You’re Invited to a Big Intellectual Bash!

Each year, the brainy types at the Edge Foundation pose a great question. Then they ask dozens and dozens of interesting folks from just about every human discipline except monster-truck driving to answer the question in a short essay.  It’s always worth a long browse.

Past Edge Questions have included:

*What do you believe is true even though you cannot prove it?

*What would change everything?

*Which questions have disappeared?

This year, the Edgemeisters have rounded up 164 provocative thinkers  to answer this provocative question from Harvard psychologist Steven Pinker: What Scientific Concept Would Improve Everybody’s Cognitive Toolkit?

The fascinating answers include: Cumulative Error, Holism, Negative Capability, Uncalculated Risk, Ambient Memory and the Rational Unconscious.

These and the other 159 answers can be found here.

Fourth Annual Posting of “Loveliest of Trees”

The temperature dropped to 45 last night, but it still seems like North Texas has turned the corner to spring. The garden has been tilled and composted, and it’s time to plant tomatoes, cucumbers and peppers. In April I’ll probably add okra, eggplant and a few other things.  I noticed the giant fig tree broke its first buds the other day, and the cardinals I always think of as “our” cardinals are back from wherever cardinals go in the winter. (Maybe they play winter ball in Honduras.)

In North Texas, one of the real glories of the landscape is the Bradford pear, which erupts into impossibly white, delicate blossoms in mid-March.  As I’m out walking, the sight of the pear trees always makes me remember A. E. Housman’s fine poem, “Loveliest of Trees,” which I post below as I do each spring.  If you do the math the way the speaker does, you may find yourself paying more attention to the season’s beauty.

Loveliest of trees, the cherry now
Is hung with bloom along the bough,
And stands about the woodland ride
Wearing white for Eastertide.

Now, of my threescore years and ten,
Twenty will not come again,
And take from seventy springs a score,
It only leaves me fifty more.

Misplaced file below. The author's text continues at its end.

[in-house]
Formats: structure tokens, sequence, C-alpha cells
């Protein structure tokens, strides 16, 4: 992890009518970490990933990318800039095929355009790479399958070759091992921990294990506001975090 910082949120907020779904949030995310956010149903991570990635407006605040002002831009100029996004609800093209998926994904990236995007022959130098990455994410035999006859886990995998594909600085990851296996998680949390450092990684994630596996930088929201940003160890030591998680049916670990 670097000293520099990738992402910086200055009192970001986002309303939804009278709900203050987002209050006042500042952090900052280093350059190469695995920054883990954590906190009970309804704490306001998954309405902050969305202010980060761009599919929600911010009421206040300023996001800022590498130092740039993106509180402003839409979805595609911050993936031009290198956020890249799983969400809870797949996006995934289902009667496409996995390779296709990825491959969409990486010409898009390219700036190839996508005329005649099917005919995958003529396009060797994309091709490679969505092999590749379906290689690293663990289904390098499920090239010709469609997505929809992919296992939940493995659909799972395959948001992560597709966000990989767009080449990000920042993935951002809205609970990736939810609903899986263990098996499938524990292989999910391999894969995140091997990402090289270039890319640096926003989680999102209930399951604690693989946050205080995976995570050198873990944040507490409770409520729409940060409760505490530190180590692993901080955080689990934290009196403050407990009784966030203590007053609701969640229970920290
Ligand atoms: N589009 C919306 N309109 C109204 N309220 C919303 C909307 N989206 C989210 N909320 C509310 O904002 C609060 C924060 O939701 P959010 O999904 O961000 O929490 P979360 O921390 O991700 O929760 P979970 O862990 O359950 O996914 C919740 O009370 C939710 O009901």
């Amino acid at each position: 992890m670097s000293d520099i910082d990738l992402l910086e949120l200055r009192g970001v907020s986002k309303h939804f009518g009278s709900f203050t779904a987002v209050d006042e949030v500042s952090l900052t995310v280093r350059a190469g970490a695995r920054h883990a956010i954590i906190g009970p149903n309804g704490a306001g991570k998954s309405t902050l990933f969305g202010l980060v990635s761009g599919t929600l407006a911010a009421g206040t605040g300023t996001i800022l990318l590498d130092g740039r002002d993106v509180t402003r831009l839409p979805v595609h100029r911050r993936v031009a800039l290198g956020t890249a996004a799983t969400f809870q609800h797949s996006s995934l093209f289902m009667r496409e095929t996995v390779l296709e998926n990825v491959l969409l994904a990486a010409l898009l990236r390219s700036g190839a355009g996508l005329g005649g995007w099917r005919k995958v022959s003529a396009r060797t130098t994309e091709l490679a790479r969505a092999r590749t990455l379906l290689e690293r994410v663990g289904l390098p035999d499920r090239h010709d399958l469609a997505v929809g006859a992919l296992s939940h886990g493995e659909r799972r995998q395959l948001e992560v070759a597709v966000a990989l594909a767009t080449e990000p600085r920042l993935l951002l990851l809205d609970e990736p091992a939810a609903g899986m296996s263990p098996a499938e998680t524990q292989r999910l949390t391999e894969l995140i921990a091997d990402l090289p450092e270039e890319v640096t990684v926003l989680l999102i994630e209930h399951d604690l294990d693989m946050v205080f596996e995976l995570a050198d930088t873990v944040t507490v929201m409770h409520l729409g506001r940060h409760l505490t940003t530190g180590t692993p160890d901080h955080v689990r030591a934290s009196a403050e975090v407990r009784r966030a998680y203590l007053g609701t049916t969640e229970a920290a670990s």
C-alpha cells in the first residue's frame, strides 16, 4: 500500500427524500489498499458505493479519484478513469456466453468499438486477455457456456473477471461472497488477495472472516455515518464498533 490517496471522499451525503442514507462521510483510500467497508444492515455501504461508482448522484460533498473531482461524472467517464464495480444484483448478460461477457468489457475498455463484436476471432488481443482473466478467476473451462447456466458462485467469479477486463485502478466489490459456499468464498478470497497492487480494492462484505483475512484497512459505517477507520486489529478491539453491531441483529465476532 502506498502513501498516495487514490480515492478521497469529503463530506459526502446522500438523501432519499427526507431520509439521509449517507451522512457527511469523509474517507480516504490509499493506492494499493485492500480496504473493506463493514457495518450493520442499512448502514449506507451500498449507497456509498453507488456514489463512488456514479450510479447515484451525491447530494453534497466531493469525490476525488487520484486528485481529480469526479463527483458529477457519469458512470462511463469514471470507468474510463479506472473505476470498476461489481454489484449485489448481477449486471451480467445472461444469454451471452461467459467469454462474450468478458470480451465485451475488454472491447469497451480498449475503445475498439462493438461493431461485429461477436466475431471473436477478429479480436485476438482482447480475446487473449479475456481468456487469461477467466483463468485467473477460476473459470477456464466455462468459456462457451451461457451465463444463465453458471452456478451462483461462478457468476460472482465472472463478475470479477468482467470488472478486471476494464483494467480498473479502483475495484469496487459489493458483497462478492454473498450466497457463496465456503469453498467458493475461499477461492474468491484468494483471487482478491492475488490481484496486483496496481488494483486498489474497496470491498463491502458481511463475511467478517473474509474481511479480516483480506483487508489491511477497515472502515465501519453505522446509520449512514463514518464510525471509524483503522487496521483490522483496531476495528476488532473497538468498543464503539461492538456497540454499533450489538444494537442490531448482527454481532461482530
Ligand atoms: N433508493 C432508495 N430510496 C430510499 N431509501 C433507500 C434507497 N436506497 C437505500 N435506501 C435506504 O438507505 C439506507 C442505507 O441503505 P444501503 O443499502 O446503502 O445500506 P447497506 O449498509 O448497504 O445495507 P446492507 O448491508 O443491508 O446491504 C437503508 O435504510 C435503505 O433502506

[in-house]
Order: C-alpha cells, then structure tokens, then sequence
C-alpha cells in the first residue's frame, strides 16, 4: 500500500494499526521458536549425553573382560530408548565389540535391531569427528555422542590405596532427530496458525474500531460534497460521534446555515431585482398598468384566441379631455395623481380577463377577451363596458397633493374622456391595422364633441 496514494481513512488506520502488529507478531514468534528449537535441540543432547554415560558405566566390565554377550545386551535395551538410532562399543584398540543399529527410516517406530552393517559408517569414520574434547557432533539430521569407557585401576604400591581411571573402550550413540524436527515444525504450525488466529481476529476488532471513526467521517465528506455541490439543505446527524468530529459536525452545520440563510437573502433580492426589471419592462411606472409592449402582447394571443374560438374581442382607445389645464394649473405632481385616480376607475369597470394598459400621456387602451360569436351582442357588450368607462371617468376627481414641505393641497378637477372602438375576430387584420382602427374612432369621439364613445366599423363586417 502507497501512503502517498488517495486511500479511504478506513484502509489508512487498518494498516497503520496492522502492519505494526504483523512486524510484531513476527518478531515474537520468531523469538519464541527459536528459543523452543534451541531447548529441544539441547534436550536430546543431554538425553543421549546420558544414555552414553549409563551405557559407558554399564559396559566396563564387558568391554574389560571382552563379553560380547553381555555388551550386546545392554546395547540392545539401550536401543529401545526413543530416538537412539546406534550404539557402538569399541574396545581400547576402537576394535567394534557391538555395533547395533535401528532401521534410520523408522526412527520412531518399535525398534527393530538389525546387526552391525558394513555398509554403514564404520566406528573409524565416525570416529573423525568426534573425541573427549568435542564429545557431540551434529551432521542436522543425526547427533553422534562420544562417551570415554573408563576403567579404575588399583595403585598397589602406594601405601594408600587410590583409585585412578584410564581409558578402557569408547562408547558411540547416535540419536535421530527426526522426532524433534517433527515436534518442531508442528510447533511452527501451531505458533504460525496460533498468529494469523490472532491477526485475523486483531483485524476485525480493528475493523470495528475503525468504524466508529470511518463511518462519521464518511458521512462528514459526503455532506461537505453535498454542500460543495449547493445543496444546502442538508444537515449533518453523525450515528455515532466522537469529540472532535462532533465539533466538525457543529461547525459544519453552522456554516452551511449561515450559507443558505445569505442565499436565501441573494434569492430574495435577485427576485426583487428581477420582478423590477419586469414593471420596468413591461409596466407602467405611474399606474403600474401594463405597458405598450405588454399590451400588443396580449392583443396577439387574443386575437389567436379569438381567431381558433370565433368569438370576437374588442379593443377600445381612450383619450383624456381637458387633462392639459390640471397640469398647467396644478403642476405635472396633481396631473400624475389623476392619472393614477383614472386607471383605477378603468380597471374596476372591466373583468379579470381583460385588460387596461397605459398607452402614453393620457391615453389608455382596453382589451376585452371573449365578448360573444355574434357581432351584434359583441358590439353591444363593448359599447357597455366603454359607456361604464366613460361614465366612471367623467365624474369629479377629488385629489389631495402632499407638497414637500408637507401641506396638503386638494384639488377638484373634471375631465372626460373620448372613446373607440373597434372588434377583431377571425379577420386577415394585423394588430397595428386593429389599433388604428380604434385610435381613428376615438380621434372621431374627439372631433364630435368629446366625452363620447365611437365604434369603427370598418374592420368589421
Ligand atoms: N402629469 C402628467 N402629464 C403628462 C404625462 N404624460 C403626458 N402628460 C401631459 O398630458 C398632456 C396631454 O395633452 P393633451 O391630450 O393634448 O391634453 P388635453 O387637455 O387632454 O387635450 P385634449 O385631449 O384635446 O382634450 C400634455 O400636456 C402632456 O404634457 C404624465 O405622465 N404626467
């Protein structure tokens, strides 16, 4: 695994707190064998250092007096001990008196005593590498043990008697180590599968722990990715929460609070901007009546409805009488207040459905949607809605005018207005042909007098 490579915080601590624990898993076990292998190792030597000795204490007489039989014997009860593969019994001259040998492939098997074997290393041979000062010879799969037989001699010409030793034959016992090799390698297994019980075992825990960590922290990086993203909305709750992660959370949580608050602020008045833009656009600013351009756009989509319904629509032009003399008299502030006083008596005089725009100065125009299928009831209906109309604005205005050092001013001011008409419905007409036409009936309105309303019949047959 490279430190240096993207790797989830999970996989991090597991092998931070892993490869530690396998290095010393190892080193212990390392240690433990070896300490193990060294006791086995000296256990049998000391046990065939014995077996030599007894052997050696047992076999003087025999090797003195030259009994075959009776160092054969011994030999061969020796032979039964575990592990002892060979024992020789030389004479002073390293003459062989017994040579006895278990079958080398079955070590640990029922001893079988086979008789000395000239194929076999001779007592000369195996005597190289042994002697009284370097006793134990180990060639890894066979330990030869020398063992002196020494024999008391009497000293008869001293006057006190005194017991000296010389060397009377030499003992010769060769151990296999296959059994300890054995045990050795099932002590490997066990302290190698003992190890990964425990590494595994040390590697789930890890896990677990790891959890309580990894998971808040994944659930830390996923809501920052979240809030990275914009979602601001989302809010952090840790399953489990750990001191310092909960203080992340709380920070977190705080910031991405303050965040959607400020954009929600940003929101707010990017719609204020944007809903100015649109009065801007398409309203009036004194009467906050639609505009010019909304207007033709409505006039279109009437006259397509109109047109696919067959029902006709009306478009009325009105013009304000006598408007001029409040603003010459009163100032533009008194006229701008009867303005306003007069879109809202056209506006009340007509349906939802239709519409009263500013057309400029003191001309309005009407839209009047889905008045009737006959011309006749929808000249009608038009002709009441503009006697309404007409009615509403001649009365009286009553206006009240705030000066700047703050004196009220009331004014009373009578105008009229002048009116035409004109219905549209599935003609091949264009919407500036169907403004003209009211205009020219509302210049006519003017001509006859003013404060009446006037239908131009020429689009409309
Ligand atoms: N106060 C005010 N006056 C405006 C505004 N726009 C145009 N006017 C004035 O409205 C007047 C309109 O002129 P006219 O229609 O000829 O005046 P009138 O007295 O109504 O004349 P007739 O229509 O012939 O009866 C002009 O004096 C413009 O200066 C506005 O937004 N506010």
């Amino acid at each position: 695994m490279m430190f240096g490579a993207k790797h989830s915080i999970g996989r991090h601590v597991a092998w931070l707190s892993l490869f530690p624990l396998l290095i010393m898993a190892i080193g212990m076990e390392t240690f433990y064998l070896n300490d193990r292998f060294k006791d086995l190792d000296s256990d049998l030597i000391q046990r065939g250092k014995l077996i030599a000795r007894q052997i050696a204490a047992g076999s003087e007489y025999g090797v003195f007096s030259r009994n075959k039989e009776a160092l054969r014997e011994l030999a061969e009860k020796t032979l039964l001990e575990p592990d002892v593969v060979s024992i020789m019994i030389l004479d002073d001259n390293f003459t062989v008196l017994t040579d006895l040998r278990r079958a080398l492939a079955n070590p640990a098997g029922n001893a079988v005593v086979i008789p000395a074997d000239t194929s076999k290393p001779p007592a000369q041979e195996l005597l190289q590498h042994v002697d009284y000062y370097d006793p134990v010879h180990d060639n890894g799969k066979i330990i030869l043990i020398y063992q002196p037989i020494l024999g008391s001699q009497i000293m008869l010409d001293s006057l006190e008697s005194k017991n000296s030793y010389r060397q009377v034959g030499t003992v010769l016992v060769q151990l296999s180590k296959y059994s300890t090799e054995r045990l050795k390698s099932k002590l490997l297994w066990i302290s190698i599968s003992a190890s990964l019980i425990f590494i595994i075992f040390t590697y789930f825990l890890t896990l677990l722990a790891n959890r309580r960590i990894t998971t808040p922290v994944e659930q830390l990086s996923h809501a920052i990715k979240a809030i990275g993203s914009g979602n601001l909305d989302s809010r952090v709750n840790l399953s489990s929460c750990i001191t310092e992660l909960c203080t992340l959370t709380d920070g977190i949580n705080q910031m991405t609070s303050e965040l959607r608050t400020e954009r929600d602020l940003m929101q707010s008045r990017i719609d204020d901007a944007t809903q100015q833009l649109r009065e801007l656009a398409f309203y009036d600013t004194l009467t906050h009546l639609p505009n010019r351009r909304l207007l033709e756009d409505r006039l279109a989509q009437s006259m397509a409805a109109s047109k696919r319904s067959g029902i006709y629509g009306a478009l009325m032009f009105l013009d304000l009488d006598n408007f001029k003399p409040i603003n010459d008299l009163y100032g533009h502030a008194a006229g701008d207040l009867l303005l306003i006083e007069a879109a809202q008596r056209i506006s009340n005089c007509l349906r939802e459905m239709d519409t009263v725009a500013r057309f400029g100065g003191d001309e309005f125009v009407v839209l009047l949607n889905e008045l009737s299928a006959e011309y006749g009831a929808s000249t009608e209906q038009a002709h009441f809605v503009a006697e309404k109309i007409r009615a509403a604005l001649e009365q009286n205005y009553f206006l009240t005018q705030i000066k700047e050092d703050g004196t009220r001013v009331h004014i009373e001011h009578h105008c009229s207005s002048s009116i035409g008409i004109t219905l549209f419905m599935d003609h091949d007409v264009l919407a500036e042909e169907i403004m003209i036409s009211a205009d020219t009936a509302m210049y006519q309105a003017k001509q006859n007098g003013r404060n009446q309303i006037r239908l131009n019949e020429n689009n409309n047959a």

And since to look at things in bloom
Fifty springs are little room,
About the woodlands I will go
To see the cherry hung with snow.

Quote of the Week: Elizabeth Taylor

In a lifetime of emotional and physical setbacks, serious illnesses and accidents, and several near-death experiences, Ms. Taylor was a survivor. “I’ve been lucky all my life,” she said just before turning 60. “Everything was handed to me. Looks, fame, wealth, honors, love. I rarely had to fight for anything. But I’ve paid for that luck with disasters.”

More on America as Green Lantern

Following on yesterday’s post (see below) about the United States’ “evolving” role as Global Cop, we hear from another true believer in America as a Green Lantern-style superhero that should be ready to fight all evil everywhere all the time:

No one wants to be involved in another war in the Arab world. But evil people don’t always give you the luxury of time. Once the threat to 100,000 innocent civilians became immediate, the president needed to act. We could not have sat on our hands, with aircraft carriers offshore, as Col. Muammar el-Qaddafi massacred civilians. Not acting would have cost America dearly in terms of credibility: a generation of Arabs would have lost faith in the United States, just as the Arab Spring takes hold in country after country. We cannot afford to lose the Middle East.

Rachel Kleinfeld, CEO of the Truman National Security Project, via the NYT.

Others have raised oodles of questions about the lurch into Libya, so I won’t recite them now.  But here’s an Assumption Check:

1. Evil people “don’t always give you the luxury of time.” True, but couldn’t the “you” here be some combination of the Europeans (firepower)  and the Saudis  (money, as I suggested in a recent post)?   Why is “you” always U. S. ?

2. “100,000 civilians”–and more died in the Rwanda massacres, and I don’t recall us sending the Big Red One to stop that horror. If Que-Dah-Fee was threatening only 50,000 civilians, would that be permissible?

3. “cost. . . credibility”? I thought we lost all credibility with the Arabs  after the Abu Ghraib disgrace, etc. Did we get it back recently?

4. “Lose the Middle East”? When in the past half-century did we “have” the Middle East?

 

Is America the Green Lantern of the World?

You can get to the core of the debate about America’s place in the world through one simple letter from a reader of the NY Times. The reader objects to a column by writer Ross Douthat in which Douthat argued against U. S. involvement in Libya. Here’s part of what the reader wrote:

In all the thousands of words Douthat has written arguing against the establishment of a no-fly zone, never does he attempt to demonstrate that he understands the difference between right and wrong. That understanding is all that was necessary to understand the dictates of morality when it came to the question of whether or not the United States should have used its overwhelming military capabilities to support the popular uprising of the people of Libya against the dictator and terrorist Gaddafi.